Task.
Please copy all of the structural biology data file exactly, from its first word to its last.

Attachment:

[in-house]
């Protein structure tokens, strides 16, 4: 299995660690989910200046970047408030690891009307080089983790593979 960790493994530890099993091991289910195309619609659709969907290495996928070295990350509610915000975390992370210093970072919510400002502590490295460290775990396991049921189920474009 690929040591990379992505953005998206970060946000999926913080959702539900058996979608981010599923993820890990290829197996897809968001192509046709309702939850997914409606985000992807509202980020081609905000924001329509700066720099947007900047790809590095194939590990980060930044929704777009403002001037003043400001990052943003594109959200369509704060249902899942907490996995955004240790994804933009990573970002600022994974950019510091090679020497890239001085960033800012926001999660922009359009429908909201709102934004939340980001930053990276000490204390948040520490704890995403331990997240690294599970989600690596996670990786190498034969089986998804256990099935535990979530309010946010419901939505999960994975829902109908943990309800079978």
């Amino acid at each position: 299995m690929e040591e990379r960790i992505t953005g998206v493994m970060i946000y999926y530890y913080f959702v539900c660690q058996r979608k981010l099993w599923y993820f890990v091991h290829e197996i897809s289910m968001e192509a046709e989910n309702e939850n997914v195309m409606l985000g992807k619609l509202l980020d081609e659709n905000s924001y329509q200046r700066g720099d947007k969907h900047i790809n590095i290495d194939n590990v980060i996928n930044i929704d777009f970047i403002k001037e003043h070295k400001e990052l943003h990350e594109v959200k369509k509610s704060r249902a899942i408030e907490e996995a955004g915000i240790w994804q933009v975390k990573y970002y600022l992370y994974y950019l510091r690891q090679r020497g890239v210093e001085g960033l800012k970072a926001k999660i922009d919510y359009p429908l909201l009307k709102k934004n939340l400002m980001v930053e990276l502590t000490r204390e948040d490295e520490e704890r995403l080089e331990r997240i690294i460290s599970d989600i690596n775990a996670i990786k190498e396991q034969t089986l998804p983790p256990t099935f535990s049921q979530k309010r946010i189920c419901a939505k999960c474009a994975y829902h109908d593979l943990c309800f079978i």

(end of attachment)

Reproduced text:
[in-house]
């Protein structure tokens, strides 16, 4: 299995660690989910200046970047408030690891009307080089983790593979 960790493994530890099993091991289910195309619609659709969907290495996928070295990350509610915000975390992370210093970072919510400002502590490295460290775990396991049921189920474009 690929040591990379992505953005998206970060946000999926913080959702539900058996979608981010599923993820890990290829197996897809968001192509046709309702939850997914409606985000992807509202980020081609905000924001329509700066720099947007900047790809590095194939590990980060930044929704777009403002001037003043400001990052943003594109959200369509704060249902899942907490996995955004240790994804933009990573970002600022994974950019510091090679020497890239001085960033800012926001999660922009359009429908909201709102934004939340980001930053990276000490204390948040520490704890995403331990997240690294599970989600690596996670990786190498034969089986998804256990099935535990979530309010946010419901939505999960994975829902109908943990309800079978």
């Amino acid at each position: 299995m690929e040591e990379r960790i992505t953005g998206v493994m970060i946000y999926y530890y913080f959702v539900c660690q058996r979608k981010l099993w599923y993820f890990v091991h290829e197996i897809s289910m968001e192509a046709e989910n309702e939850n997914v195309m409606l985000g992807k619609l509202l980020d081609e659709n905000s924001y329509q200046r700066g720099d947007k969907h900047i790809n590095i290495d194939n590990v980060i996928n930044i929704d777009f970047i403002k001037e003043h070295k400001e990052l943003h990350e594109v959200k369509k509610s704060r249902a899942i408030e907490e996995a955004g915000i240790w994804q933009v975390k990573y970002y600022l992370y994974y950019l510091r690891q090679r020497g890239v210093e001085g960033l800012k970072a926001k999660i922009d919510y359009p429908l909201l009307k709102k934004n939340l400002m980001v930053e990276l502590t000490r204390e948040d490295e520490e704890r995403l080089e331990r997240i690294i460290s599970d989600i690596n775990a996670i990786k190498e396991q034969t089986l998804p983790p256990t099935f535990s049921q979530k309010r946010i189920c419901a939505k999960c474009a994975y829902h109908d593979l943990c309800f079978i």